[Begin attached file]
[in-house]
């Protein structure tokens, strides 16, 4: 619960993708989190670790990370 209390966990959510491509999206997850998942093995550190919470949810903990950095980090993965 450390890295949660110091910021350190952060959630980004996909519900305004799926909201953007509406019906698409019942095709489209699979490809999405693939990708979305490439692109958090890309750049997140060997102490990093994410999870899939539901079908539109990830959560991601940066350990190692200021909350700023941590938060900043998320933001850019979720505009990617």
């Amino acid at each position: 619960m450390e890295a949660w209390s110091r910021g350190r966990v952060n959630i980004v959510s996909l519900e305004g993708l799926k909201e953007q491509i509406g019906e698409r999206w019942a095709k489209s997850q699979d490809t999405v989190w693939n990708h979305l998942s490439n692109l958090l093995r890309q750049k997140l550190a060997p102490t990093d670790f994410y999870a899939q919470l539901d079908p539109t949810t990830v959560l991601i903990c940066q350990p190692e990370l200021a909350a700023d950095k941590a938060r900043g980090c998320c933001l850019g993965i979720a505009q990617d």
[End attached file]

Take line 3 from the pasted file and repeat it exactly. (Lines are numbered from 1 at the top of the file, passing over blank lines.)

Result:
């Amino acid at each position: 619960m450390e890295a949660w209390s110091r910021g350190r966990v952060n959630i980004v959510s996909l519900e305004g993708l799926k909201e953007q491509i509406g019906e698409r999206w019942a095709k489209s997850q699979d490809t999405v989190w693939n990708h979305l998942s490439n692109l958090l093995r890309q750049k997140l550190a060997p102490t990093d670790f994410y999870a899939q919470l539901d079908p539109t949810t990830v959560l991601i903990c940066q350990p190692e990370l200021a909350a700023d950095k941590a938060r900043g980090c998320c933001l850019g993965i979720a505009q990617d």